Language Training Centers 

Private training centers are hugely popular anywhere there is an ESL market. They can offer sweet to horrible salary packages and the hours are whatever you can negotiate. Be prepared to work weekends though as those are their busiest times. These places are whatever you make of them. Some are fantastic places where you can work for years and make awesome friends while others are places you only stay until you find something better.

Kindergartens

Kindergartens are becoming really popular in the ESL market. The push to teach your child another language before they’ve mastered their first one can seem ridiculous but some people really seem to find their calling here. Like private training centers the salary and working conditions can vary. However one thing to keep in mind is that the school will often try to pay you less than someone who is working with older children or adults. Stick to your guns and demand a fair wage because as everyone who has taught toddlers knows, no one is going to be working as hard as you.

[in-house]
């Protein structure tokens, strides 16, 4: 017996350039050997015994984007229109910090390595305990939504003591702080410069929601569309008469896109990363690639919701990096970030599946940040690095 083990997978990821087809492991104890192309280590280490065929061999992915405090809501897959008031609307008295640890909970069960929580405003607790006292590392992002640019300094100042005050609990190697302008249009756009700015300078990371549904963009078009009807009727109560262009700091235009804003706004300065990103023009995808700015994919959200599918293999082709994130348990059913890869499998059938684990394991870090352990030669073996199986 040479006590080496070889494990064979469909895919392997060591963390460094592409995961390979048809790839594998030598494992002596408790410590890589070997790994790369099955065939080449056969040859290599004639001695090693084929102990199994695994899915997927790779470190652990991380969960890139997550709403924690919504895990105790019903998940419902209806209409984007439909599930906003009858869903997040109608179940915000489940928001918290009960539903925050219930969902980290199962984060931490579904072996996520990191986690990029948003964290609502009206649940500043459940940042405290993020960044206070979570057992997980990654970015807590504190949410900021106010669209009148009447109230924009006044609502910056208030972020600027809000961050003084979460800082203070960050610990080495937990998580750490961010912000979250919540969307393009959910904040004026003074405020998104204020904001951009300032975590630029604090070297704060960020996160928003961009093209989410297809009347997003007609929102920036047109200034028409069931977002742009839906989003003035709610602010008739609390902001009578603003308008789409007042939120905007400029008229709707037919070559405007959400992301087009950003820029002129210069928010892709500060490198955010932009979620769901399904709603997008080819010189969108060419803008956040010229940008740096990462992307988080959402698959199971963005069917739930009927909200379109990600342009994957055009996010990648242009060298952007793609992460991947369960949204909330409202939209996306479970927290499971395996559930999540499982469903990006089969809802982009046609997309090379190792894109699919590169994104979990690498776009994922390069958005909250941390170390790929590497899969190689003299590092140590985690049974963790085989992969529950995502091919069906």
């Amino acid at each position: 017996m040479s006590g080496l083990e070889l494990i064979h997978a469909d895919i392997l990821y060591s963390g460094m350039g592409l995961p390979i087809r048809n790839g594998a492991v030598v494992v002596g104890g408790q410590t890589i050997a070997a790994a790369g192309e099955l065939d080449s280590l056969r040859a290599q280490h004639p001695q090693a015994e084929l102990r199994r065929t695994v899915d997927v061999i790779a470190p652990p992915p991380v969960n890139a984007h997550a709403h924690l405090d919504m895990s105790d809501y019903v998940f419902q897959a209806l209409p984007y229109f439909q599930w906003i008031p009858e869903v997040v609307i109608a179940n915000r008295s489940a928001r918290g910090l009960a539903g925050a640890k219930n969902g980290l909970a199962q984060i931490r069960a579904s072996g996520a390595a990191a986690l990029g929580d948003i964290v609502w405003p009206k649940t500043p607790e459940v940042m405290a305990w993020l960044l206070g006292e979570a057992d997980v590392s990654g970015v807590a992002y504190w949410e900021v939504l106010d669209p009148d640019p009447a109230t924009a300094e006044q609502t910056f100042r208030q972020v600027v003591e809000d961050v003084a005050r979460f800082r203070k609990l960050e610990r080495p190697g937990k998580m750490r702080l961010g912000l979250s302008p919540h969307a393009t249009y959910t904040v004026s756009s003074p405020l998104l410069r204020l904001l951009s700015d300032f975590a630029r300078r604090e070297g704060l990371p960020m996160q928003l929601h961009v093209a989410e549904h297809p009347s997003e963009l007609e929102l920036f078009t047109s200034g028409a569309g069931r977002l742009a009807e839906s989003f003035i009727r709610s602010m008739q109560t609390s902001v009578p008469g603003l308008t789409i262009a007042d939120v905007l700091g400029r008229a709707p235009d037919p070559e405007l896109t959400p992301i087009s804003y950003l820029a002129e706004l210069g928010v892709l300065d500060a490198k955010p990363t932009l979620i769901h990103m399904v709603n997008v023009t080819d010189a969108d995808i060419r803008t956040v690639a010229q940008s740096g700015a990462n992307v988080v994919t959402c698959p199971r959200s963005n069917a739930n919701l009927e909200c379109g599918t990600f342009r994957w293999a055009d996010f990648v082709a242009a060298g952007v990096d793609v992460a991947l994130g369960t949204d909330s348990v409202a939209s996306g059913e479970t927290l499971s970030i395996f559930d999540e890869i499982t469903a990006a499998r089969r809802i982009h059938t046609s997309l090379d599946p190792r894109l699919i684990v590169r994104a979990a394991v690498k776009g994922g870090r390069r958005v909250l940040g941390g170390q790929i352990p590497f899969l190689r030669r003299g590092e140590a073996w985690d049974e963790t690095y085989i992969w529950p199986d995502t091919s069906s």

Image source: Britishcouncil.fr

Adult Training Centers

Conversely, many suggest that the best positions are at adult training schools. Adults usually know what they are getting into and the lesson plans are most often pre-made with the expectation to put more into them as you see fit. Teaching adults is also a good chance to meet some actual locals, learn a bit of the language and become familiar with the culture. All that while getting paid a descent salary with premium opportunities for after work socializing and private tutoring on the side.